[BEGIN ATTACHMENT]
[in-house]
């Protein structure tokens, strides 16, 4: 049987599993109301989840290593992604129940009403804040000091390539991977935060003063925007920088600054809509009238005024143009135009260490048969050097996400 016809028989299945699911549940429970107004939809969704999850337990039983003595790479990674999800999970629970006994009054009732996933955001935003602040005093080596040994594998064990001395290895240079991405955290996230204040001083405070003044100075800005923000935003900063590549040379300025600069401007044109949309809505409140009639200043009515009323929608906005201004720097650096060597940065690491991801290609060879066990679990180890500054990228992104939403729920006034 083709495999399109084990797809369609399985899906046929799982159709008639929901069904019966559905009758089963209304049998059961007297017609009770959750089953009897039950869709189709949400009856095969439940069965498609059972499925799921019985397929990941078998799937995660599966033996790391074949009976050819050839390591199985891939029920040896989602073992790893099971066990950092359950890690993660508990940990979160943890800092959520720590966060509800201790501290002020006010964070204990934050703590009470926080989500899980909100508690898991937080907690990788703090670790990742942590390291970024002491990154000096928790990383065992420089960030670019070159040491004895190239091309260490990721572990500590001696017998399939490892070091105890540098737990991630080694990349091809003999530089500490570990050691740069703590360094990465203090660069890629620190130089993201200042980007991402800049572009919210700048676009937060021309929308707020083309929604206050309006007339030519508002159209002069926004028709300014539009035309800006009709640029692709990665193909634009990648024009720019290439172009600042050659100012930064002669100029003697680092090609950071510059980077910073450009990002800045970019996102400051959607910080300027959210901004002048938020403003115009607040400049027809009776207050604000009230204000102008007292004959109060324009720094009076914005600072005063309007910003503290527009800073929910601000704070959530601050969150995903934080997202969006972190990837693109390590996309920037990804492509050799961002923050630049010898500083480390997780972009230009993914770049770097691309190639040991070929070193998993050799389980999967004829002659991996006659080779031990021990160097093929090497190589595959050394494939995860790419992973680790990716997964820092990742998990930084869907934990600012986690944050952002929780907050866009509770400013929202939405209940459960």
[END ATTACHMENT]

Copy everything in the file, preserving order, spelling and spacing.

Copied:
[in-house]
């Protein structure tokens, strides 16, 4: 049987599993109301989840290593992604129940009403804040000091390539991977935060003063925007920088600054809509009238005024143009135009260490048969050097996400 016809028989299945699911549940429970107004939809969704999850337990039983003595790479990674999800999970629970006994009054009732996933955001935003602040005093080596040994594998064990001395290895240079991405955290996230204040001083405070003044100075800005923000935003900063590549040379300025600069401007044109949309809505409140009639200043009515009323929608906005201004720097650096060597940065690491991801290609060879066990679990180890500054990228992104939403729920006034 083709495999399109084990797809369609399985899906046929799982159709008639929901069904019966559905009758089963209304049998059961007297017609009770959750089953009897039950869709189709949400009856095969439940069965498609059972499925799921019985397929990941078998799937995660599966033996790391074949009976050819050839390591199985891939029920040896989602073992790893099971066990950092359950890690993660508990940990979160943890800092959520720590966060509800201790501290002020006010964070204990934050703590009470926080989500899980909100508690898991937080907690990788703090670790990742942590390291970024002491990154000096928790990383065992420089960030670019070159040491004895190239091309260490990721572990500590001696017998399939490892070091105890540098737990991630080694990349091809003999530089500490570990050691740069703590360094990465203090660069890629620190130089993201200042980007991402800049572009919210700048676009937060021309929308707020083309929604206050309006007339030519508002159209002069926004028709300014539009035309800006009709640029692709990665193909634009990648024009720019290439172009600042050659100012930064002669100029003697680092090609950071510059980077910073450009990002800045970019996102400051959607910080300027959210901004002048938020403003115009607040400049027809009776207050604000009230204000102008007292004959109060324009720094009076914005600072005063309007910003503290527009800073929910601000704070959530601050969150995903934080997202969006972190990837693109390590996309920037990804492509050799961002923050630049010898500083480390997780972009230009993914770049770097691309190639040991070929070193998993050799389980999967004829002659991996006659080779031990021990160097093929090497190589595959050394494939995860790419992973680790990716997964820092990742998990930084869907934990600012986690944050952002929780907050866009509770400013929202939405209940459960």